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Trump campaign is sick of conspiracy believers at rallies — but too afraid to make them angry

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President Donald Trump’s campaign is trying to strike a balance with supporters who believe in the QAnon conspiracy theory.

It’s not clear how many of his supporters believe in the bizarre conspiracy theory that Trump, with the help of the late John F. Kennedy Jr., is secretly battling pedophile elites in Hollywood, Wall Street and the Democratic Party — but the Trump campaign isn’t sure what to do about their increasing visibility, reported The Daily Beast.

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QAnon believers turn up in crowd shots from Trump rallies, where they hold up signs and wear T-shirts promoting the convoluted theory, and the president’s re-election campaign regards them as a nuisance, but also don’t want to alienate them.

One current senior Trump campaign official told The Daily Beast that staffers generally “ignore them,” while also refraining from comment to deprive them of media attention and to avoid “pissing off the crazy” people.

QAnon believers are now a regular presence at Trump rallies, although some of them claim their Q paraphernalia has been banned from the campaign events.

The U.S. Secret Service denied any involvement in QAnon suppression at Trump rallies, although the campaign didn’t exactly deny that private security guards may have told believers to turn their T-shirts inside out.

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“No non-Trump-related political messaging is permitted inside the venue,” said Michael Glassner, chief operating officer of the 2020 Trump campaign. “We do our best to ensure this rule is fully enforced.”

Some believers have snuck Q shirts into the rallies by covering them up with another shirt, then removing the decoy inside the rally, and QAnon believers have sometimes smuggled their message onto rally stages.

Brandon Straka, a Trump supporter who founded the #Walkaway movement urging Democrats to leave the party, uttered the QAnon slogan — “Where we go one, we go all” — during his warm-up speech at Trump’s rally last month in Cincinnati.

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Trump praised a “beautiful” baby held up wearing a “Q” onesie at his Greenville, North Carolina, rally, which thrilled QAnon believers as a sign of support from the president.

“It’s a necessity to know that you’re not alone,” said the baby’s father, Roman Riselvato, who sells Q onesies on Etsy.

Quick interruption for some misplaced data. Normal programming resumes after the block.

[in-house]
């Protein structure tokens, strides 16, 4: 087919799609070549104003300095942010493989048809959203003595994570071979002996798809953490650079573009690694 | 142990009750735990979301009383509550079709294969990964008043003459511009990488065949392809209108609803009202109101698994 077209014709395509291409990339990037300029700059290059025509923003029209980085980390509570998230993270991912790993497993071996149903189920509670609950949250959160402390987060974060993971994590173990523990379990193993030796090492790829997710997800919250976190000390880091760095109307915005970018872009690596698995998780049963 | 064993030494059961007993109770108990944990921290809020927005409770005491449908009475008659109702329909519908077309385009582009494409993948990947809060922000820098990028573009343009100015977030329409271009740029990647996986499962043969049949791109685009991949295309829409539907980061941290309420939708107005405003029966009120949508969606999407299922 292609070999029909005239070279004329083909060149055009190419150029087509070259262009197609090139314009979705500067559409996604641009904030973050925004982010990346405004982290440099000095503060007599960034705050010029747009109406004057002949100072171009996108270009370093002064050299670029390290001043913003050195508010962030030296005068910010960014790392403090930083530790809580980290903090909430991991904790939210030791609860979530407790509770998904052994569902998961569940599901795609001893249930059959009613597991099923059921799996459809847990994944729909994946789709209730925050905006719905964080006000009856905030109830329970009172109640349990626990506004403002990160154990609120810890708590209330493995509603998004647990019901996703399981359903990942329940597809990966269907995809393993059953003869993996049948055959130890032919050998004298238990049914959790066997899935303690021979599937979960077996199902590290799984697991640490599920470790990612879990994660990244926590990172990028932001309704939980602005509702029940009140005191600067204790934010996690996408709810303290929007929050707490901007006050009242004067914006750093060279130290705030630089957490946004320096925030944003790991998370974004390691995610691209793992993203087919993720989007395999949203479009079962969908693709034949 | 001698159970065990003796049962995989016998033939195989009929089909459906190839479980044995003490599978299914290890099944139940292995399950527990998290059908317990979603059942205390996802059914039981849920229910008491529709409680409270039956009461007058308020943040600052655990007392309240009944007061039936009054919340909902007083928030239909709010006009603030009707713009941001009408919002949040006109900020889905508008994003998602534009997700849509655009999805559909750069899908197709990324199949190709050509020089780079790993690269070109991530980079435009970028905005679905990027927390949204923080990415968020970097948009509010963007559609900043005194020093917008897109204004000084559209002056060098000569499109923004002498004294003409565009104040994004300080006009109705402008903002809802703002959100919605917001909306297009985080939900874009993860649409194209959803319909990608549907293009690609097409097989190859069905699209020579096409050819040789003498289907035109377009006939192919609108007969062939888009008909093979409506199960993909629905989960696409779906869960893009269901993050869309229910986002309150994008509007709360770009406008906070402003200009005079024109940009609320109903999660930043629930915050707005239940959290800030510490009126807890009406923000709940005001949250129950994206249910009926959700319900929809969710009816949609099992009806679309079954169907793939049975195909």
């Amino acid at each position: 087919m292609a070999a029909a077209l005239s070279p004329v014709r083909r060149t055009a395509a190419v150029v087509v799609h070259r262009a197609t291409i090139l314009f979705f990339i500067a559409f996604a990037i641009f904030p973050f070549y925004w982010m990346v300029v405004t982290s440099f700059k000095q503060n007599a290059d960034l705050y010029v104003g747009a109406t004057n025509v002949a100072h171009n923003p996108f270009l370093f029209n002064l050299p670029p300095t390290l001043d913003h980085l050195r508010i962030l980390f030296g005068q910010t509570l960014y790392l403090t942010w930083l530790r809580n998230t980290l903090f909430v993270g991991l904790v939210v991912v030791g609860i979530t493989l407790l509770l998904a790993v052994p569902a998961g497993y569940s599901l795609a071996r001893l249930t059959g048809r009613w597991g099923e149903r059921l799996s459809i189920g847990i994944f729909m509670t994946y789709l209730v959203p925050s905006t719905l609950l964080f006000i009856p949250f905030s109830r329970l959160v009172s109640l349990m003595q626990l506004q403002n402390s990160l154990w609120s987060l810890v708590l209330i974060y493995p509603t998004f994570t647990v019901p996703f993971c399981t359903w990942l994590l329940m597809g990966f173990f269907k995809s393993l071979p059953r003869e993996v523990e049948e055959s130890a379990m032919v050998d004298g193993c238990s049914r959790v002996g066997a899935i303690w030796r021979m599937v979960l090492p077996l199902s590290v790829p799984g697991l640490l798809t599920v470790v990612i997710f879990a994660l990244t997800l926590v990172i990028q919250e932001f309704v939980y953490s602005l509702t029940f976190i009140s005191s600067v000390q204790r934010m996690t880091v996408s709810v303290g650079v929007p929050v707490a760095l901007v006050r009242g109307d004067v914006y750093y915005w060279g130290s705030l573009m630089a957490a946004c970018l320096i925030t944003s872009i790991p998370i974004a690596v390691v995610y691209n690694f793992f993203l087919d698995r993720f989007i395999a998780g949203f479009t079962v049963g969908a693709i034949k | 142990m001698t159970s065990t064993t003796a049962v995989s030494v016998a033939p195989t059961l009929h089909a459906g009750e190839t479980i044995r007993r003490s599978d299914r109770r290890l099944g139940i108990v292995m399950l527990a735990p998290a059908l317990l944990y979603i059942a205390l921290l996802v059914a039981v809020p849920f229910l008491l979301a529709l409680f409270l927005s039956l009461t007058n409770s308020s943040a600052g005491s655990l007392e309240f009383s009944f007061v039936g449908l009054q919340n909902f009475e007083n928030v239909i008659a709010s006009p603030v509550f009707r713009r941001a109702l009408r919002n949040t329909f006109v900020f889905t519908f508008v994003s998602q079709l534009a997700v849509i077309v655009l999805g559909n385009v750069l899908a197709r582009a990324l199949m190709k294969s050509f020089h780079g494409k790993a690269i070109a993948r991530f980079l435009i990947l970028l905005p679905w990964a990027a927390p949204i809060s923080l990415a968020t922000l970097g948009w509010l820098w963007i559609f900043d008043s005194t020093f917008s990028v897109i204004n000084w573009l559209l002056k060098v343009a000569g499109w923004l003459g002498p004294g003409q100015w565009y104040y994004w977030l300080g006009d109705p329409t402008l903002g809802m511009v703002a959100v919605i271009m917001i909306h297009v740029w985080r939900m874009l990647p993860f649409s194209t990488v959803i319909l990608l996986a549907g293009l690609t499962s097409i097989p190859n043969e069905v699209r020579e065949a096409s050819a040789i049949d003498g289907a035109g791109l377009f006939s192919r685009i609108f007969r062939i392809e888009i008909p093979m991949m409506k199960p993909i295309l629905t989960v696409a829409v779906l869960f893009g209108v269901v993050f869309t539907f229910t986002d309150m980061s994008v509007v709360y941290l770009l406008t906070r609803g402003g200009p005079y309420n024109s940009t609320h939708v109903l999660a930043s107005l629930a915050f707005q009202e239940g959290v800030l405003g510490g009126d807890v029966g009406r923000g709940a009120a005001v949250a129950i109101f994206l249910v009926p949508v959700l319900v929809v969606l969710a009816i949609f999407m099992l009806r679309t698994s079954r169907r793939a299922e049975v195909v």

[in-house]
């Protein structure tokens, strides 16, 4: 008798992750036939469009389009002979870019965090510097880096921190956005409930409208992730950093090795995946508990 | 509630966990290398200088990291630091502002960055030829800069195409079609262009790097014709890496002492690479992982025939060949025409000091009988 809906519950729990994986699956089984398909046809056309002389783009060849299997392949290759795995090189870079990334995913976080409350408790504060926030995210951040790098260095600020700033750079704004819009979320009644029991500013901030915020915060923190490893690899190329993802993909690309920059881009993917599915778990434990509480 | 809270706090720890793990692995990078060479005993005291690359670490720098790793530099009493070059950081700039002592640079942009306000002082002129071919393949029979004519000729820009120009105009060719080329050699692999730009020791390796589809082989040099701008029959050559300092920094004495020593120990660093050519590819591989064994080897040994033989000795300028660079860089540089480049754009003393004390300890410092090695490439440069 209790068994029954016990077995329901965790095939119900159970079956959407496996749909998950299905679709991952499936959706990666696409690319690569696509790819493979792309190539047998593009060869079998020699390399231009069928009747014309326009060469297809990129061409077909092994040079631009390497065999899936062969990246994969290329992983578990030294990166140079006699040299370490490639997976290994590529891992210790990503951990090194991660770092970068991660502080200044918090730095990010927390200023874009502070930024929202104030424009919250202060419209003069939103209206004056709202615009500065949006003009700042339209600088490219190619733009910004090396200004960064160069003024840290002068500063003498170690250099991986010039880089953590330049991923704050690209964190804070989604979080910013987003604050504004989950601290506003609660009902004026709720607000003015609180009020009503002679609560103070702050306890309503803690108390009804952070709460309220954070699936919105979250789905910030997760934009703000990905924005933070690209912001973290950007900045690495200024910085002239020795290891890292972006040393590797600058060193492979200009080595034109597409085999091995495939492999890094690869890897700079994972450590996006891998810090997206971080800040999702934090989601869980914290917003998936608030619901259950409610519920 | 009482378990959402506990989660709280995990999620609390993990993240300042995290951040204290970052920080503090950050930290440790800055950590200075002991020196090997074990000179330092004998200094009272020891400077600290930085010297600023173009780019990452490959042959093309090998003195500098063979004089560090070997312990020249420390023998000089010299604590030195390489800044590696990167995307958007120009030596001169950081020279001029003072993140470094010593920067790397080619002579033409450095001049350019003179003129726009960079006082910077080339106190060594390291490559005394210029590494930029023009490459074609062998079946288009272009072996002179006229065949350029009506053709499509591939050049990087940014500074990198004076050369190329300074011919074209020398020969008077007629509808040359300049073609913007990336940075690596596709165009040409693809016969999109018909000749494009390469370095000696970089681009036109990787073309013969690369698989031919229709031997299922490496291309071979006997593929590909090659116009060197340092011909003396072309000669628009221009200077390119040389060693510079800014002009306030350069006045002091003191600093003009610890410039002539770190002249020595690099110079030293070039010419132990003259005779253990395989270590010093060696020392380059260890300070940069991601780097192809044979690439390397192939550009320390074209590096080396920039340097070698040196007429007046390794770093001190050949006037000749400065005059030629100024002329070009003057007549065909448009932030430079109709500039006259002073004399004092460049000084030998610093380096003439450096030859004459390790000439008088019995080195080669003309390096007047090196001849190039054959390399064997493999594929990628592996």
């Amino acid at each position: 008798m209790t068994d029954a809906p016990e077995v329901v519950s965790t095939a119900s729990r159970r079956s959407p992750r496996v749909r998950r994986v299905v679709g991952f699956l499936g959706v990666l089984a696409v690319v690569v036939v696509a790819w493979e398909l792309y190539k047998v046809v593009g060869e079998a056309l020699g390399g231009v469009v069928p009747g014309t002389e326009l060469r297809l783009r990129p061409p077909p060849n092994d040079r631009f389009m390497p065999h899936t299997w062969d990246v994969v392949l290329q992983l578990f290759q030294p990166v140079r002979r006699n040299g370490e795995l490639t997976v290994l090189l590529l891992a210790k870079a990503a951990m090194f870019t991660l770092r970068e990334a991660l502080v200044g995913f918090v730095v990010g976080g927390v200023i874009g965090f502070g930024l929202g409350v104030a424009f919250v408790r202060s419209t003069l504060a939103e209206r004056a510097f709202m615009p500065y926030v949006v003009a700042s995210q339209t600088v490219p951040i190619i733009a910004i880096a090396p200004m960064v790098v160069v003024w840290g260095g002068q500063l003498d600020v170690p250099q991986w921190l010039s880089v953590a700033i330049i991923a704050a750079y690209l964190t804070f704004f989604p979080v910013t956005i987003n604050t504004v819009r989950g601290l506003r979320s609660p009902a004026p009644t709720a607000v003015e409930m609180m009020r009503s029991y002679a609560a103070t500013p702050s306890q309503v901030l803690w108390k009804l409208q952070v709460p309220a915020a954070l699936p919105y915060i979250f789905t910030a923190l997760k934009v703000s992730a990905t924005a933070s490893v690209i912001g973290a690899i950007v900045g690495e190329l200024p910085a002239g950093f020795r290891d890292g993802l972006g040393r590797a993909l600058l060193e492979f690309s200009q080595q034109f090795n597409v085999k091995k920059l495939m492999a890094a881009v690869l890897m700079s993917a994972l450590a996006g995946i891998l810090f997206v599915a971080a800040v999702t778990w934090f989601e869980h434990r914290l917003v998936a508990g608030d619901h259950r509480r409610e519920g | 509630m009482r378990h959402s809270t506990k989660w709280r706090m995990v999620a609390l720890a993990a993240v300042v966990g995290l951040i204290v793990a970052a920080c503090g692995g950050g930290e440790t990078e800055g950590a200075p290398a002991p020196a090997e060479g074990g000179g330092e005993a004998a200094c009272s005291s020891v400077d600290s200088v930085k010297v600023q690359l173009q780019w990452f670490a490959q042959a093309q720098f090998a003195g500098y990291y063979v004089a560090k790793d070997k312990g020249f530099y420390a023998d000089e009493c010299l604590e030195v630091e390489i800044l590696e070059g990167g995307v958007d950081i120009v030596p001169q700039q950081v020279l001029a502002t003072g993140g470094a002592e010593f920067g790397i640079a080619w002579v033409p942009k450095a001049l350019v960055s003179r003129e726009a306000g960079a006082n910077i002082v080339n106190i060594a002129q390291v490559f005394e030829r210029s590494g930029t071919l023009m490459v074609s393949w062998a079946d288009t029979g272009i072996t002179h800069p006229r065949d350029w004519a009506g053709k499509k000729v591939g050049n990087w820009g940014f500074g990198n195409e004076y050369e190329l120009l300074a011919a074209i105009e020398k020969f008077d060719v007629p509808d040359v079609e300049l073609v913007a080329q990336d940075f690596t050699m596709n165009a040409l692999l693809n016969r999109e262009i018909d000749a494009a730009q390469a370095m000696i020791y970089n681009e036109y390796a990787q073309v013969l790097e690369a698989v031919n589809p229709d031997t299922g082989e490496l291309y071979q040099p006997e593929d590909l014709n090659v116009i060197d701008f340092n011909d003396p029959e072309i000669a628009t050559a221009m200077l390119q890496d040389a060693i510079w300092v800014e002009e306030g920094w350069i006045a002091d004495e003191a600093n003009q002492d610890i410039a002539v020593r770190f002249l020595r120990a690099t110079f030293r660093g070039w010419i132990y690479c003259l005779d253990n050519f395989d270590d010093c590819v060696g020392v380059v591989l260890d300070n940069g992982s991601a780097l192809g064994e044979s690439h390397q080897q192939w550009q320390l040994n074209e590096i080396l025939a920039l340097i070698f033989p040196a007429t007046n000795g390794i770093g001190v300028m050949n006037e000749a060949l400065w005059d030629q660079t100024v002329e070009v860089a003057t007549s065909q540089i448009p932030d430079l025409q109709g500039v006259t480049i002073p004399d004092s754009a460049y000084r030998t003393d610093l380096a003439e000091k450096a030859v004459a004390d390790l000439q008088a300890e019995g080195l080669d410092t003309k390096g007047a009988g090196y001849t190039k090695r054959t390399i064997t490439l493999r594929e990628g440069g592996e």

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Trump flip-flops on meeting with Iran with ‘no preconditions’– then blames it on the media

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President Donald Trump went off on the "fake news media" yet again, after his own appointees announced he was willing to meet with Iran.

"The Fake News is saying that I am willing to meet with Iran, 'No Conditions.' That is an incorrect statement (as usual!)," Trump tweeted.

https://twitter.com/realDonaldTrump/status/1173371482812162048

In an odd twist, Trump announced just three months ago he'd be willing to meet with no preconditions.

“Not as far as I’m concerned – no preconditions,” the president said in a Meet the Press interview. At another point in the interview, he also said: “I think they want to make a deal. And my deal is nuclear.”

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Internet fears Trump’s ‘locked and loaded’ tweet about oil field bomb means he’s gearing up for war with Iran

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the largest U.S. oil producer can be brought to its knees with a drone carrying a bomb. President Donald Trump responded to intelligence that the drone didn't originate in Yemen, but rather from Iraq or Iran, by saying he was "locked and loaded."

"Saudi Arabia oil supply was attacked. There is reason to believe that we know the culprit, are locked and loaded depending on verification, but are waiting to hear from the Kingdom as to who they believe was the cause of this attack, and under what terms we would proceed!" Trump tweeted Sunday.

https://twitter.com/realDonaldTrump/status/1173368423381962752

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3 out of 9 companies in one state have filed for bankruptcy since Trump promised to ‘bring back coal’

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Donald Trump in coal hard hat thumbs up

President Donald Trump's promises to coal miners have fallen along with his other broken campaign promises. Another state is facing the harsh reality that Trump is not riding in on a white horse to save them.

According to Axios, three out of the nine coal companies in the Powder River Basin in northeastern Wyoming have filed for bankruptcy and another two companies are consolidating. Kentucky coal miners have been protesting Blackjewl, which filed for bankruptcy in July, withdrawing payroll dollars from miners' accounts. Little has been heard about the Wyoming workers as those companies crumble, however.

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